Call for Submissions – Ricepaper highlights Asian – Aboriginal writing3 min read

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Ricepaper magazine is looking for submissions of poetry, short fiction and speculative non-fiction for our upcoming special Aboriginal – Asian issue featuring guest editors Joanne Arnott, Lee Maracle and Jim-Wong-Chu.

In partnership with the Aboriginals West Coast Writers Collective and the Asian Canadian Writers’ Workshop, we are looking for writing that touches broadly on the following topic areas : ancestors, youth, and landscape. This initiative is aimed at emerging and published writers from both the Aboriginal and  Pacific-Rim Asian Canadian communities.  The stories can be real or speculative but must be situated ideally somewhere in Canada or in a Canadian setting and must be no more than 3000 words in length.

There is no cost for submission. Please also include a brief description of yourself and your writing history along with your submission.

Deadline is November 15, 2012

If you have further questions or comments, email us at

Please send your submission to


Joanne Arnott is a Metis/mixed-blood writer, originally from Winnipeg, living on the west coast since 1982. She has published six books including a collection of short creative nonfiction, Breasting the Waves: On Writing & Healing, a children’s book on natural childbirth illustrated by Mary Anne Barkhouse, Ma MacDonald, and four books of poetry, including Steepy Mountain love poetry and Mother Time/Poems New & Selected. Mother to six young people, all born at home, she is involved in aboriginal arts community organizing, with a special interest in supporting the words/works of aboriginal mothers and grandmothers.

Lee Maracle is the author of a number of critically acclaimed literary works. including: Sojourner’s and Sundogs, Ravensong, Bobbi Lee, Daughters Are Forever, Will’s Garden, Bent Box, I Am Woman,and the co-editor of a number of anthologies including the award winning publication, “My Home As I Remember”. She is also co-editor and contributor of “Telling It: Women and Language across Culture” [conference proceedings] Polestar/Raincoast. Ms. Maracle is widely published in anthologies and scholarly journals worldwide.Ms. Maracle was born in North Vancouver and is a member of the Sto: Loh nation.  The mother of four and grandmother of four Maracle is currently the Distinguished Visiting Professor of Canadian Culture at Western Washington University. Ms. Maracle is an award winning author, an award winning instructor and a gifted orator.  Ms Maracle has also spent much of her time doing healing and cultural reclamation work in Aboriginal communities in Canada. Maracle is currently an instructor in the Aboriginal Studies Program teaching the Oral Tradition of Ojibway, Salish and Longhouse people.  She is also the Traditional Teacher for First Nation’s House and instructor with the Centre for Indigenous Theatre and the S.A.G.E. [Support for Aboriginal Graduate Education].  As a consultant Maracle periodically does Trainer of Trainers workshops for Chiefs  & Councils in Ontario and British Columbia, Native Child and Family Services [Toronto] and University Aboriginal Studies programs in Ontario.  In 2009, Maracle received an Honorary Doctor of Letters for the healing work she has done and continues to do over the past 40 years. Maracle volunteers with ANDPVA in the position of President of the Board of Directors.  Maracle recently received the Queen’s Diamond Jubilee Medal for her work promoting writing among Aboriginal Youth.  Maracle has served as Distinguished Visiting Scholar at the University of Toronto, University of Waterloo, and the University of Western Washington.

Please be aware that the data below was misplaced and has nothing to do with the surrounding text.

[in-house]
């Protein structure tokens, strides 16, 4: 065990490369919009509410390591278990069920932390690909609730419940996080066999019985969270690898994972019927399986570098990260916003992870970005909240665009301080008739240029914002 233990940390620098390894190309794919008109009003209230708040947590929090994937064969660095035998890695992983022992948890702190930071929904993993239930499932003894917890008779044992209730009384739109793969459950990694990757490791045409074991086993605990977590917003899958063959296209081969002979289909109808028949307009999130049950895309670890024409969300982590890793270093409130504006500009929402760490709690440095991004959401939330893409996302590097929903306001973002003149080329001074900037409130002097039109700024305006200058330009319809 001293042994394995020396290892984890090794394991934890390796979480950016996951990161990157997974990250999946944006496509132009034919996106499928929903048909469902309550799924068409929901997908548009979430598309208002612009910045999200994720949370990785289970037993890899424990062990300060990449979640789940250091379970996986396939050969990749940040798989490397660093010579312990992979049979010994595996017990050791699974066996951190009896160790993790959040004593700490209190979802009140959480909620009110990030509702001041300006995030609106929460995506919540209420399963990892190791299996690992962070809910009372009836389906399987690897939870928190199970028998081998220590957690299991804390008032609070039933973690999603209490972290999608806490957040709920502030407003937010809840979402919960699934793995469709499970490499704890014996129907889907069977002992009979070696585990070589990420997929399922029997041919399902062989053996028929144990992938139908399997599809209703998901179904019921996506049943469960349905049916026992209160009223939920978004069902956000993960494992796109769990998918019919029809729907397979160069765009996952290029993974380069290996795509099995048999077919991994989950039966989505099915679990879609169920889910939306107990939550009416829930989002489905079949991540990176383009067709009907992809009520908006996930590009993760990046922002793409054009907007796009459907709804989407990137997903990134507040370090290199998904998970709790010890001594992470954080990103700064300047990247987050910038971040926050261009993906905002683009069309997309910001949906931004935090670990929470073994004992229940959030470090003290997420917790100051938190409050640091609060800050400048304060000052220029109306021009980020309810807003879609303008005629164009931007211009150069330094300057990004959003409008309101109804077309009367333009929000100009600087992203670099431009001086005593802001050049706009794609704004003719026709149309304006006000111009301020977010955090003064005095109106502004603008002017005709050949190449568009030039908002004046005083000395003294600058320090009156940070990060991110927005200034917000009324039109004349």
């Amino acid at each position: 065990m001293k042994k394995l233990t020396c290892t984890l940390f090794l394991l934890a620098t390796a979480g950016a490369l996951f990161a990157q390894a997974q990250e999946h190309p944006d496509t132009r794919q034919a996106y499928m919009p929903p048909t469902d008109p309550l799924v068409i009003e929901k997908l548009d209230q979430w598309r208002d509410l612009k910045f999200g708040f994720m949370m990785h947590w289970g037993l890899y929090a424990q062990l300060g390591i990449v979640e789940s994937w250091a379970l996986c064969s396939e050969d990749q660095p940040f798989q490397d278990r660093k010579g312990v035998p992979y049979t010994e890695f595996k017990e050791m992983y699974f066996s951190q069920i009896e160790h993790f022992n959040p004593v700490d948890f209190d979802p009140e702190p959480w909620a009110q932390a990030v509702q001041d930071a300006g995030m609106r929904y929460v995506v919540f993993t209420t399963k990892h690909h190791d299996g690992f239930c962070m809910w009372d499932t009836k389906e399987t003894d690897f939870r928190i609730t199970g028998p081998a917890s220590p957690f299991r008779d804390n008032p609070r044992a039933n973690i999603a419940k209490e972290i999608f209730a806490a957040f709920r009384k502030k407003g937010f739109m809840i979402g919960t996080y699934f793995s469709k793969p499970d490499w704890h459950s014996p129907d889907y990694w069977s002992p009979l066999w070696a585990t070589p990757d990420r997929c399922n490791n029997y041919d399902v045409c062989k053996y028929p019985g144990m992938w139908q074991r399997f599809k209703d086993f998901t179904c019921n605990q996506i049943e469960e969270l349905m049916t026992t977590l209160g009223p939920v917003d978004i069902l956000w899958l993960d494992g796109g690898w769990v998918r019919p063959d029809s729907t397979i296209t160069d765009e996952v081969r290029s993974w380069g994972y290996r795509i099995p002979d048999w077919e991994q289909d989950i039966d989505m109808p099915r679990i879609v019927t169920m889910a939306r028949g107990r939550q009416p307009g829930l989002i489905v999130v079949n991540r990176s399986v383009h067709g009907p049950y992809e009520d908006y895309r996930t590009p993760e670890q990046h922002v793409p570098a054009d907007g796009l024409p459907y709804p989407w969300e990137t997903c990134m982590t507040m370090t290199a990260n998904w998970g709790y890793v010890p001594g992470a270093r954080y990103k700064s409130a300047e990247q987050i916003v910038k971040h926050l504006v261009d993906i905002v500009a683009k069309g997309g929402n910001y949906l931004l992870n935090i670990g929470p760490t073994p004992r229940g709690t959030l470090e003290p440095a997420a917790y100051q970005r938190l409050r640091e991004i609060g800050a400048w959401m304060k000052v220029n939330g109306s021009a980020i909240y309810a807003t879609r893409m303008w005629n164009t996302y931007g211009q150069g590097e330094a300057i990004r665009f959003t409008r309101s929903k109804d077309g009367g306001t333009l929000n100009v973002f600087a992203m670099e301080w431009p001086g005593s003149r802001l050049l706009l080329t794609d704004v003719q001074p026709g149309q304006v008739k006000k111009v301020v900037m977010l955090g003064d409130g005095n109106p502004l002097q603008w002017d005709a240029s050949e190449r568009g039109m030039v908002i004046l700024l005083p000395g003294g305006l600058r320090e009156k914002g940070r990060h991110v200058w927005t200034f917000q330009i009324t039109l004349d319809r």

Jim Wong-Chu is a writer, historian and storyteller. He is a founding member of the Asian Canadian Writers’ Workshop and the Vancouver Asian Heritage Month Society. He is the writer of a number of published works of poetry, including Chinatown Ghosts (Arsenal Pulp Press), and is the co-editor of the seminal work, Many Mouthed Birds: Contemporary Writing by Chinese Canadians (Douglas & McIntyre). He has juried for a number of literary and artistic competitions, nationally, and locally in Vancouver, and has acted as an historical consultant for a number of major cultural projects.

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